It's a joyful thing that, as Steve Davies says in this book, every production company of note managed to stay upright during the economic maelstrom that was 2009.
In a year in which budgets were stretched taut, timescales were crunched and campaigns were expected to work harder than ever, the oversupplied production industry somehow managed to pull through.
Nimble ships, they trimmed the sails where necessary and occasionally altered their bearings to chart a slightly new course through the choppy recessionary waters.
So it was with a realistic outlook about the challenges ahead but, still, a positive approach that our group of roundtable lunchers met to discuss the pains and pleasures of working in the production industry today.
It was an eclectic grouping. From one end of the room to the other, the diverse elements that make up the production industry found their voice.
From advertising agency (Rainey Kelly Campbell Roalfe/Y&R), through film production (Spank Films), audio post-production (750), production services (Mercedes Crescenti TV), casting (Mark Summers Production) and choreography (La Velle Smith Jr), our lunchers brought a wide breadth of perspective to the table.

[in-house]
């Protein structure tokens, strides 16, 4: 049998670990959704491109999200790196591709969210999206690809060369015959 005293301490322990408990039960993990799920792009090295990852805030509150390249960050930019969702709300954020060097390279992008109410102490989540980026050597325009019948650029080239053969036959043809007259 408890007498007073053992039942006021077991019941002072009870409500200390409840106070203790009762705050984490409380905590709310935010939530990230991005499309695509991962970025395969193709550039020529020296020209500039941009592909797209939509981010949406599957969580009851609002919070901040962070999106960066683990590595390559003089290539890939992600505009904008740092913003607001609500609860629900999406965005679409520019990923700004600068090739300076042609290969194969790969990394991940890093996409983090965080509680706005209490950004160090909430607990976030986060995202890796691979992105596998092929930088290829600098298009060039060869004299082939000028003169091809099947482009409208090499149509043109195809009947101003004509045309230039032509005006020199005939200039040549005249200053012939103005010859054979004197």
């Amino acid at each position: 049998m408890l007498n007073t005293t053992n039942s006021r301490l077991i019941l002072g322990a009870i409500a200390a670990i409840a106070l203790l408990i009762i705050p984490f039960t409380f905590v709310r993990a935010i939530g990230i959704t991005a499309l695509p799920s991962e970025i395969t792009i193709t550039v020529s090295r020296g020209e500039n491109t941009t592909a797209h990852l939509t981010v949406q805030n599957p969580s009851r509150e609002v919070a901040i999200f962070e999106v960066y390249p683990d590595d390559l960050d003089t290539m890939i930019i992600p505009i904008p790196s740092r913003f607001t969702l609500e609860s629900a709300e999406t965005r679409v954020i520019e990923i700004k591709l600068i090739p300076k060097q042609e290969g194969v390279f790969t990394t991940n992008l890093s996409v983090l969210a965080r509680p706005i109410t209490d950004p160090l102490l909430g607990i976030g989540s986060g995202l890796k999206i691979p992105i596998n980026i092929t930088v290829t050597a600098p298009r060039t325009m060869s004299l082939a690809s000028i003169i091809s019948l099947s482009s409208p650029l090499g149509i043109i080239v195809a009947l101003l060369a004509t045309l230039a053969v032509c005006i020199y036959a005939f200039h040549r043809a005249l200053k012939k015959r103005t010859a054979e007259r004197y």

If you had to pick out the most common theme - and one that underpinned many others without always getting a namecheck - it was the importance of relationships.
Relationships that helped win business, that brought great service, that forged creative bravery based on trust, and relationships that made that business stick.
In a world in which everyone is in mere survival mode, relationships are often the life rafts to which the anxious cling. And when (as we sincerely hope) economic pressures are relieved somewhat, so those same relationships will provide the strong foundation of trust upon which great work will be built.
Nothing that new or surprising in that. But for production houses, the new decade will add an interesting fresh ingredient to the mix.
Some of the world's biggest advertisers, such as Procter & Gamble and Unilever, have begun to make their own direct relationships with them, shaping production rosters of their own.
So, not only must production companies work hard to keep sweet the ad agencies on whom they still heavily depend for most of their assignments. Now they must also reach out beyond, to their agency's clients - and all without souring agency goodwill.
It's a fine line of diplomacy that they must tread. Those relationship-building and maintaining skills will be more important than ever.